First quarter

The acoustics at the ground are terrible. They spoiled Spiderbait’s performance for me. The Richmond song was muffled. A good song, but I only want to hear it when they run out.

The game began at a fast pace with both sides moving the ball quickly, but also turning it over. The highlights were:

  • A goal from Jackson Paine, who looks the best of the new boys at this stage, and a perfectly directed tap from Darren Jolly to Jarryd Blair who ran in and goaled. Cameron Wood should have a look at this piece of work.
  • Luke Ball, Harry O’Brien, Scott Pendelbury and Marty Clarke were doing well.
  • The full moon rising over the MCG on an autumnal night in Melbourne
  • The price of the AFL Record had surprisingly not increased from last year


  • Chris Tarrant going off early in the game
  • Scott Pendelbury’s uncharacteristic mistake when he kicked it across goal to Harry O’Brien  resulting in Richmond’s  only goal for the quarter
  • A lacklustre start to a game, marred by inaccuracies on both sides, with a combined 3 goals from 17 shots (17.6% accuracy).
  • The supporter behind us who adopted a very poor imitation Irish accent every time Marty Clarke got a kick. I hope he was just a blow-in for the night and not a permanent seat holder. A season of that could test the patience.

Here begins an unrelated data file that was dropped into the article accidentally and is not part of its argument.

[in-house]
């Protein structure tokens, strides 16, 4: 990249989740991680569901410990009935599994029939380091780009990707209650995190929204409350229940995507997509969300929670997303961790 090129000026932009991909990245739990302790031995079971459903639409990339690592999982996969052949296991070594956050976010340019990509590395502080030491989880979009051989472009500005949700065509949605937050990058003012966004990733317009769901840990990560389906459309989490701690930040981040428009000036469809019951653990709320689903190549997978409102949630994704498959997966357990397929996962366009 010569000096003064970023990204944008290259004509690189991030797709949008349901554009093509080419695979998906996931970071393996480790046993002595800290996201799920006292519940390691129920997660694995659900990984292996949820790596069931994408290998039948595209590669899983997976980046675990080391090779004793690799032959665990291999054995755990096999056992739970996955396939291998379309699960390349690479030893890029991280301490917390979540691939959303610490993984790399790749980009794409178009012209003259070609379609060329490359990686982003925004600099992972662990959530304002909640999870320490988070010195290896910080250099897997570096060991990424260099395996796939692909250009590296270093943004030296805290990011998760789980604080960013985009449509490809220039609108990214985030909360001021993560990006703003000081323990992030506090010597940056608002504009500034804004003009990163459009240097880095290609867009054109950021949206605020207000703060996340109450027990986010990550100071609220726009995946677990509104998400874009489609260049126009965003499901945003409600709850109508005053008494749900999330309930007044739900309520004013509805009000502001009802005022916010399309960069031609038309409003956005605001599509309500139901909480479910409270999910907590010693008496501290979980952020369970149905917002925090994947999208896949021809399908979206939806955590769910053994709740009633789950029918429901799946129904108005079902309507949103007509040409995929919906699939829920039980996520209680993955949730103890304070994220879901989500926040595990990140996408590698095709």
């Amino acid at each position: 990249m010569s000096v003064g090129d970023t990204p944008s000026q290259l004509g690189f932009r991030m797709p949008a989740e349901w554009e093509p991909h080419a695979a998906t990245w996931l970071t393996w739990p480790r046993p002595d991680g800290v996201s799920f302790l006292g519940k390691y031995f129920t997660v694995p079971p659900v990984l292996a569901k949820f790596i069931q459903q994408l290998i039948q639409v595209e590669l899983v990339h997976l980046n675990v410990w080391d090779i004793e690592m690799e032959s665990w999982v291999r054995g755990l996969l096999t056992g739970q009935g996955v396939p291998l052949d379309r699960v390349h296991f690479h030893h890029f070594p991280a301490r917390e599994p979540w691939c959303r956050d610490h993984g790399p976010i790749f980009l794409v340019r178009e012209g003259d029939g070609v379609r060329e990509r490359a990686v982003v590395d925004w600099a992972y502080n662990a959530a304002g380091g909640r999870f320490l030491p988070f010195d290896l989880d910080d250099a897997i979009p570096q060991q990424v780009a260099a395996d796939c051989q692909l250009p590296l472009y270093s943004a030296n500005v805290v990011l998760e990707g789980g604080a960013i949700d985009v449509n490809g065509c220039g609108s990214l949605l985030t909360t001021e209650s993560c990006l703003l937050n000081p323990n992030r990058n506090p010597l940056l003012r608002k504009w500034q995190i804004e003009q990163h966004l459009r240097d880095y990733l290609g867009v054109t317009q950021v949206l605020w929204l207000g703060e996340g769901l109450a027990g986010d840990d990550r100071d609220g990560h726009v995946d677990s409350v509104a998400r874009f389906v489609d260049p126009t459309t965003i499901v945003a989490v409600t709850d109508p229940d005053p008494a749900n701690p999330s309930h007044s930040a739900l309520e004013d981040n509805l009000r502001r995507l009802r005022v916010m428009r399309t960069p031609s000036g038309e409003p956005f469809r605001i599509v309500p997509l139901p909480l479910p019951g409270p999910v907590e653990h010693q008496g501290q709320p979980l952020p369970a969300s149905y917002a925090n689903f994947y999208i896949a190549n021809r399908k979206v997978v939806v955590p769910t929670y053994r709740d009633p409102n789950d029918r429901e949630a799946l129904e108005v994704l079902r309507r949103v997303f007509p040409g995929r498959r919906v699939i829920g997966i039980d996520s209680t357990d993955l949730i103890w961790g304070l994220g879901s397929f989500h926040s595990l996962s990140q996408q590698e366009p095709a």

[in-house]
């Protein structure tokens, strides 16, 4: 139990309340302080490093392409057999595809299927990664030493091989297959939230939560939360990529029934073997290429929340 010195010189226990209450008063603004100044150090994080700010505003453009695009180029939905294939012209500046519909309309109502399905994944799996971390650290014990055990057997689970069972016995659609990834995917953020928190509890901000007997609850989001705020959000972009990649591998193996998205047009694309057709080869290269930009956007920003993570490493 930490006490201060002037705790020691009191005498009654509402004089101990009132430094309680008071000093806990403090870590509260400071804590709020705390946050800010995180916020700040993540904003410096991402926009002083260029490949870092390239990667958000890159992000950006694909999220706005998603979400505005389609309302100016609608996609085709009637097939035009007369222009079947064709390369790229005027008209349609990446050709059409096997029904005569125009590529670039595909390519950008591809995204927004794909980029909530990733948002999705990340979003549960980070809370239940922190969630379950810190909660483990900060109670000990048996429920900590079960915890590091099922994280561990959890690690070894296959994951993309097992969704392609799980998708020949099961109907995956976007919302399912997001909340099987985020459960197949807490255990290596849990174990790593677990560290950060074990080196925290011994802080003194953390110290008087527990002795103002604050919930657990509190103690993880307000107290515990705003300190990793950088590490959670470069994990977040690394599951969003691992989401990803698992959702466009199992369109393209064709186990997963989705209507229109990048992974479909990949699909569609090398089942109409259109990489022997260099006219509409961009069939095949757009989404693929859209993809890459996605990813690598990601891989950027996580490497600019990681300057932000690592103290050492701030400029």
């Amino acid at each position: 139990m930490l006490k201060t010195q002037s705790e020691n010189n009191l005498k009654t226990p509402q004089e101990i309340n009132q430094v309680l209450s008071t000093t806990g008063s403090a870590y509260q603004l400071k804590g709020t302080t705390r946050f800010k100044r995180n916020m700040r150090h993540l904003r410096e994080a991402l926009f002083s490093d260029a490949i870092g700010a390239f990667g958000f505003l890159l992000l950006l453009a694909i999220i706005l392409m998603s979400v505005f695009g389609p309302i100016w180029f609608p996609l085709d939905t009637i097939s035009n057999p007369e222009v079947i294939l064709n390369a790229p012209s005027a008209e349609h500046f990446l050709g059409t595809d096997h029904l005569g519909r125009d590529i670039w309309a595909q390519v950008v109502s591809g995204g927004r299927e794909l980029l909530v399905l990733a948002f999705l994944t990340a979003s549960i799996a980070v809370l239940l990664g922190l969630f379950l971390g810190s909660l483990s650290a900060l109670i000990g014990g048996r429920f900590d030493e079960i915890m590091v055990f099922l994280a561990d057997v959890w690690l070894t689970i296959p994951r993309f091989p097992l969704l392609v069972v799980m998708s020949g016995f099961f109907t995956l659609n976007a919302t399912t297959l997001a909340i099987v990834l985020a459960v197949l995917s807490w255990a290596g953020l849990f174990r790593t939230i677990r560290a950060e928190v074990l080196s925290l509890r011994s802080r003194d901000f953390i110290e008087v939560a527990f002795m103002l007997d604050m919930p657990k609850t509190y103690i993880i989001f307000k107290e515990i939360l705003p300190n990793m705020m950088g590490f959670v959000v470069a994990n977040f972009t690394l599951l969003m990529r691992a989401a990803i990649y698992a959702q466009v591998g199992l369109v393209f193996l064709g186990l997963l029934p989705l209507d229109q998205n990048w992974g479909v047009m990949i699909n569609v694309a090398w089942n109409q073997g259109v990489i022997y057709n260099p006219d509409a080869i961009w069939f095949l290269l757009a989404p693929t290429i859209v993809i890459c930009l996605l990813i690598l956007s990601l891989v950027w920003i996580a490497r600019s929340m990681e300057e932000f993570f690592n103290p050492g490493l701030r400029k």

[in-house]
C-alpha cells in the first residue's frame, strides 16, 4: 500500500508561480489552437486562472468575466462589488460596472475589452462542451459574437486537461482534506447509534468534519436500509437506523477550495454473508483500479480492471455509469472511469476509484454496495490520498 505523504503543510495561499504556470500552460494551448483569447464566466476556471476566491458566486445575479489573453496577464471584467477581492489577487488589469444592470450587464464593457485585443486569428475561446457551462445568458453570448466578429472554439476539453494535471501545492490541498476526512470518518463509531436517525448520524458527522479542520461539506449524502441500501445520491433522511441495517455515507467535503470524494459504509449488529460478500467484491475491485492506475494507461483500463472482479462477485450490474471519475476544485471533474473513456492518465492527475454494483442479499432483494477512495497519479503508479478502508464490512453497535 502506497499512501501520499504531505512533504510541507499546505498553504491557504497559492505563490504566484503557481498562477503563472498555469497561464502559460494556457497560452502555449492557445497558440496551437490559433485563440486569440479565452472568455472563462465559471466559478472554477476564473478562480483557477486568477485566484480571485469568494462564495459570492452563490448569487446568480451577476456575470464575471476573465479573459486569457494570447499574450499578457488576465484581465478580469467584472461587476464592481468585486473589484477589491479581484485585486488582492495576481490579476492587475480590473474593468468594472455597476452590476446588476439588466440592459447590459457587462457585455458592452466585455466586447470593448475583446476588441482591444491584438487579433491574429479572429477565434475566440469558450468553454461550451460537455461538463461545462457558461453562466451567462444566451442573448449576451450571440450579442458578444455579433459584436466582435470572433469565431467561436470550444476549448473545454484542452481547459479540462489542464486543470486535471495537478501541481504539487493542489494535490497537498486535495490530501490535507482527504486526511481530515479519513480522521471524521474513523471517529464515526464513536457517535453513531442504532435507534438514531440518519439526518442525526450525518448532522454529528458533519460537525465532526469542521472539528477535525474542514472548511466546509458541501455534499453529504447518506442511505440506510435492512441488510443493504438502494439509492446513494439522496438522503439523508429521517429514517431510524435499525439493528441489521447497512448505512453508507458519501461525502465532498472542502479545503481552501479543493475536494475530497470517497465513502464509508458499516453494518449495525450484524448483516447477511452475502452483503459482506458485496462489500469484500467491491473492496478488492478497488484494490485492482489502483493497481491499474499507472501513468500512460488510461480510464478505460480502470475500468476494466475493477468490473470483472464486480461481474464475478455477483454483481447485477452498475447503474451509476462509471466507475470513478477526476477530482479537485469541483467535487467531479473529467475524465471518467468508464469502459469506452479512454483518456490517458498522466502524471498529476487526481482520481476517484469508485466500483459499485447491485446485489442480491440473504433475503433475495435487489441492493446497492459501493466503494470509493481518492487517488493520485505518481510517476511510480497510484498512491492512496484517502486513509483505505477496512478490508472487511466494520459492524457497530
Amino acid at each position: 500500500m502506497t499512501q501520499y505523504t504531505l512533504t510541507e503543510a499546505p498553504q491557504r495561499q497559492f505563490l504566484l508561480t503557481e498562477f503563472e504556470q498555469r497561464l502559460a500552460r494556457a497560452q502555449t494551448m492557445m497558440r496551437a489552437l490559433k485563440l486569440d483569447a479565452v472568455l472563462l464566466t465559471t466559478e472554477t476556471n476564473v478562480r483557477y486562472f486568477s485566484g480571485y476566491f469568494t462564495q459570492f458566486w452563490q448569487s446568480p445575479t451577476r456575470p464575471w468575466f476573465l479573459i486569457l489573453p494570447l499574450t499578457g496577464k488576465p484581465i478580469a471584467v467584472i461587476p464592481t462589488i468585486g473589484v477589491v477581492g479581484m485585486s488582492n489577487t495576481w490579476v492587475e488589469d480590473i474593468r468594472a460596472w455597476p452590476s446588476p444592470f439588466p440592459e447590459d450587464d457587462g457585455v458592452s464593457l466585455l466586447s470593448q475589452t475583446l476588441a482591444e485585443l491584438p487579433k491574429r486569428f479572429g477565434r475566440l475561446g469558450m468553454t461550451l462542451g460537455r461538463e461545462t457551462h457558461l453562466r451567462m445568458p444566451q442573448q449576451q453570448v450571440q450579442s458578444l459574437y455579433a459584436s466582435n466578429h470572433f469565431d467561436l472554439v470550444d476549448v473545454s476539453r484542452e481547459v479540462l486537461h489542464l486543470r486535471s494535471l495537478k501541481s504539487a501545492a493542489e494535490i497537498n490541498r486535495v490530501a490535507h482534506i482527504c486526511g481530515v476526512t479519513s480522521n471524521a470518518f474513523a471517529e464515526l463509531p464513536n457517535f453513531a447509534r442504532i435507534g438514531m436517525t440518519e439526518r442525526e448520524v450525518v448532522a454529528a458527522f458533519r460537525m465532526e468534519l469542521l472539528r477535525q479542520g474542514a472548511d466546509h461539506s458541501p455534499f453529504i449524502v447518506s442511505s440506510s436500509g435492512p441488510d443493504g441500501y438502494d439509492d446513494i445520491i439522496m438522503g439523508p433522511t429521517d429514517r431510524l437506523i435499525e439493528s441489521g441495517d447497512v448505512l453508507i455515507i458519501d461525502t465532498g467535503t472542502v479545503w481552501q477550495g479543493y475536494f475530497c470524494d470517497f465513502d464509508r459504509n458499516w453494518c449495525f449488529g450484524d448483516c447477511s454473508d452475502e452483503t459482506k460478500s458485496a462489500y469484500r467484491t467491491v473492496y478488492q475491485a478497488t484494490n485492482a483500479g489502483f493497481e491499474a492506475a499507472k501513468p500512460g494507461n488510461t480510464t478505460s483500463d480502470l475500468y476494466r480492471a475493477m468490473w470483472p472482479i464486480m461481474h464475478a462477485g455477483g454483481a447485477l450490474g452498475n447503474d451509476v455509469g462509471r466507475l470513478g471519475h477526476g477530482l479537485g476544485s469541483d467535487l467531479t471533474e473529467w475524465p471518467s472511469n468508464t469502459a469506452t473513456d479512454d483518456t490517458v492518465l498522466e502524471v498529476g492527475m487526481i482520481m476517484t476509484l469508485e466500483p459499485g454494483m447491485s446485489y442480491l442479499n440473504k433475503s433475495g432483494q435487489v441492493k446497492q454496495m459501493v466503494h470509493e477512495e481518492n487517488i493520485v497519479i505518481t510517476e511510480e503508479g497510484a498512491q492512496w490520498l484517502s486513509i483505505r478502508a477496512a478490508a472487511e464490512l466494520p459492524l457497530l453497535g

Collingwood should have been further in front at the end of the quarter.

Second Quarter:

Richmond again began well and were on top in the possessions but could not make the most of their opportunities. Collingwood appeared to lack the flair, fluency and spark that we have been used to over the last few years. There were a number of long kicks into the forward line, but there was no-one there. Chris Dawes and Travis Cloke were collecting kicks on the wing. At the 8 minute and 20 second mark. I heard the first cry of “Bring Back Malthouse!” Can anyone beat that? A couple of goals from Travis Cloke and another from Jarryd Blair calmed things down. Richmond appeared to have more of the play but could not capitalise on their good work. They should have been closer at half-time.